Sabbatical Financial Planning 101: How to Travel and not get into Debt

Sabbatical Financial Planning 101: How to Travel and not get into Debt












Sabbatical Financial Planning 101: How to Travel and not get into Debt

Sorting out your finances will be the major part of planning for your sabbatical. Preparing well for that reduced income – or no income at all will be crucial for your overall financial future. We all know that sabbaticals can be life-changing. We’ve laid out below a financial plan 101: How to travel and not get into debt:

Rule No. 1 – Still contribute to your Benefits

While you are off – still be prepared to continue contributing to your benefits, including making pension plan contributions. If you are like most people you want to have your cake and eat it too. Most of us wouldn’t want to delay our retirement because we took a break from work. We can all do this but we need to make the extra effort. Do you have a savings or retirement spending goal? Don’t let your sabbatical or time-off interrupt that. If you have a retirement spending goal of say $55,000 a year – stick to it and remain committed to that goal even when you’re planning for a sabbatical.

If you have health insurance – you will need to ensure that you still maintain it and can access it while on a sabbatical.Your health benefits may be reduced while you are on sabbatical leave. Check with your human resources department to determine their policy for providing coverage for medical, dental and vision care during sabbaticals. If you will not receive coverage during your sabbatical, you will need to cover health care expenses out of pocket.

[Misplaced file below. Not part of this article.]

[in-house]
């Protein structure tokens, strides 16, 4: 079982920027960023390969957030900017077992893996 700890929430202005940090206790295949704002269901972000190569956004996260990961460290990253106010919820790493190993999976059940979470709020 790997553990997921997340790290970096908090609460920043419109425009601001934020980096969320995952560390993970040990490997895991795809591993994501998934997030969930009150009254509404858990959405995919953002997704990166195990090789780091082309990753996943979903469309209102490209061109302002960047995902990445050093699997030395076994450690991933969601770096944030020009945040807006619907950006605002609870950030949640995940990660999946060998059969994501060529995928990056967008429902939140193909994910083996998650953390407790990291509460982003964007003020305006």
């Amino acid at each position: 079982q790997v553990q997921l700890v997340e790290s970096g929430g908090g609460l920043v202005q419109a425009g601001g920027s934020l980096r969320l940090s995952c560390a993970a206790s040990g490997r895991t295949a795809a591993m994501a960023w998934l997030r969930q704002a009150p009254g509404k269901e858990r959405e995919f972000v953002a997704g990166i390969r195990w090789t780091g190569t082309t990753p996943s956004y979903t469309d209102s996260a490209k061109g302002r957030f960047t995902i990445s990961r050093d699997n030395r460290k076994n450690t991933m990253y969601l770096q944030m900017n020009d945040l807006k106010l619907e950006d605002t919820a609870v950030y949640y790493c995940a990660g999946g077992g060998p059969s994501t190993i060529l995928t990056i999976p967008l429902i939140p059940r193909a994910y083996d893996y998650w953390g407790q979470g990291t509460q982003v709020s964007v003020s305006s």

Most employers provide insurance coverage for their employees. This includes life insurance, and long- and short-term disability insurance. This is especially important if you are the primary breadwinner in your family, and the one through whom the coverage is provided. You will need to determine if coverage still applies during sabbaticals, and if not, make alternative arrangements.

Rule No. 2 – Decide how you can plan to sell/lease items to Raise additional funds

The bottom line is that you do want to be prudent and reduce your expenses as much as possible during your sabbatical. If you rent an apartment you may be better off subletting the apartment rather than giving it up entirely and paying for storage.

If you are a homeowner – you can effectively rent out your home to get additional income. Make sure to properly screen tenants and if you can – get a very good property manager to look after it while you’re gone.

Garage Sales: Ever thought of a garage sale to get rid of unwanted items? Now may be the time to do one. You can raise funds for your sabbatical and declutter at a time when you’re going to have to do it anyway.

Crowdfunding: People are crowdfunding EVERYTHING nowadays. I’ve also see a few good crowdfunding campaigns dedicated to raising cash for a sabbatical. Here are a few:

Try a crowdfunding campaign here on Aspire-Canada if you like:

If you do decide to do a crowdfunding campaign to pursue your sabbatical please make sure its tied to some awesome benefits for your contributors. This can be done if you will go to volunteer or establish projects related to health, education etc. in countries that need it the most.

Rule No. 3 – Draw up a Budget

After you’ve analysed how much expenses you will have while on sabbatical and thought about you you may be potentially able to raise additional funds to finance it – the next logical step would be to draw up a budget. Don’t do the budget unless you’ve thought about potential income vs. potential expenses.